Al-Qaeda Second-in-Command Killed in Pakistan

Al-Qaeda’s second-in-command was killed in Pakistan earlier this week, according to a U.S. administration official.

Atiyah Abd al-Rahman was killed Aug. 22 in Waziristan, a tribal area of Pakistan along the border with Afghanistan, according to the official, who wasn’t authorized to comment publicly on the matter.

No information was immediately available on how al-Rahman died. A strike by an unmanned drone aircraft in Waziristan was reported that same day. CIA drones are used by the U.S. to hit terrorist targets in the mountainous and lawless border area.

A Libyan national, al-Rahman rose to the number two position -- behind Egyptian Ayman al-Zawahiri -- after the May killing of Osama bin Laden and was deeply involved in directing al-Qaeda’s operations even before bin Laden was killed, the official said.

Documents pulled from the bin Laden compound after he was killed by a U.S. military team showed that al-Rahman had multiple responsibilities in the organization, making his death a significant blow to al-Qaeda as he will be difficult to replace, the official said.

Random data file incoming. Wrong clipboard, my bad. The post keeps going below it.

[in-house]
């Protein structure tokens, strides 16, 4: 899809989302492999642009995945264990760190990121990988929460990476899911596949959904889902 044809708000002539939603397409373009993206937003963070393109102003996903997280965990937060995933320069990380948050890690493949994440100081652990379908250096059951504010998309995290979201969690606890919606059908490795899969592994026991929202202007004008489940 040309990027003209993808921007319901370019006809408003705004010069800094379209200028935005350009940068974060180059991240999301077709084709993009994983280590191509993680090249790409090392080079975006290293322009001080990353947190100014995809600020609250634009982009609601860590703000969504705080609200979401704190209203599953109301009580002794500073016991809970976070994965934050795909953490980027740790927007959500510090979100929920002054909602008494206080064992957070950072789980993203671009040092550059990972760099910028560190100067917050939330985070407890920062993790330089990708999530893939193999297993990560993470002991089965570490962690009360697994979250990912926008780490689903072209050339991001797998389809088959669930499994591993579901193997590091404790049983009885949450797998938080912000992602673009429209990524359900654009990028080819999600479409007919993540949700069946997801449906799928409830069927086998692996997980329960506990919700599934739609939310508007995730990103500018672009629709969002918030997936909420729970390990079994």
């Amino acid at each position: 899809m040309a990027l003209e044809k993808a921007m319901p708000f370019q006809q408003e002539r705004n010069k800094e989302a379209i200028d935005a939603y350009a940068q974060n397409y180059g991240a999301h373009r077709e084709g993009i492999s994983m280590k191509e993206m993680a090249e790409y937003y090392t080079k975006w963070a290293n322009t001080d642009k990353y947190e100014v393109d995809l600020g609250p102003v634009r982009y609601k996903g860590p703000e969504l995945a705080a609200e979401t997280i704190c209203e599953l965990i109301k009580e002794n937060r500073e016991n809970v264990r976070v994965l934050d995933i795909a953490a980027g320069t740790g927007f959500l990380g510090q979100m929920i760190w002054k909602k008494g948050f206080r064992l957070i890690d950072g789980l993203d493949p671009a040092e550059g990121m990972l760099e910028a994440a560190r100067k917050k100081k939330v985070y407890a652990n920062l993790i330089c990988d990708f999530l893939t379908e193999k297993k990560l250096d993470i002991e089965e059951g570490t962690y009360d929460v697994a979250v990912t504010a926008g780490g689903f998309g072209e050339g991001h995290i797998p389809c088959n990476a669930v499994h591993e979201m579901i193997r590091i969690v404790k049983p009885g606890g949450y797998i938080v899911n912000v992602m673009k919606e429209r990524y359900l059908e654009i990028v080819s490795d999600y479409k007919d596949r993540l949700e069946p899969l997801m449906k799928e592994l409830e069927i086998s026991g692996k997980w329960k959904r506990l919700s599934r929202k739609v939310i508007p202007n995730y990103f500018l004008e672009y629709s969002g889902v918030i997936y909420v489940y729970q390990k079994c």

Link to Affiliates

A second official said al-Rahman had run daily operations for the group since another leader was killed last year, and functioned as a liaison between al-Qaeda affiliates and bin Laden and Zawahiri. The second official also spoke on condition of anonymity because the official was not permitted to speak on the record.

Without al-Rahman, it will be even harder for Zawahiri to consolidate control of al-Qaeda, the second official said.

Al-Rahman joined bin Laden in Afghanistan as a teenager in the 1980s, according to biographic information posted on the U.S. State Department website. He gained stature in al-Qaeda as an explosives expert and Islamic scholar, according to that information.

The U.S. had offered a reward of as much as $1 million for any information leading to al-Rahman’s arrest or capture. The killing was earlier reported by the Associated Press.

To contact the reporters on this story: Nicole Gaouette in Washington at; Tony Capaccio in Washington at

To contact the editor responsible for this story: Mark Silva at

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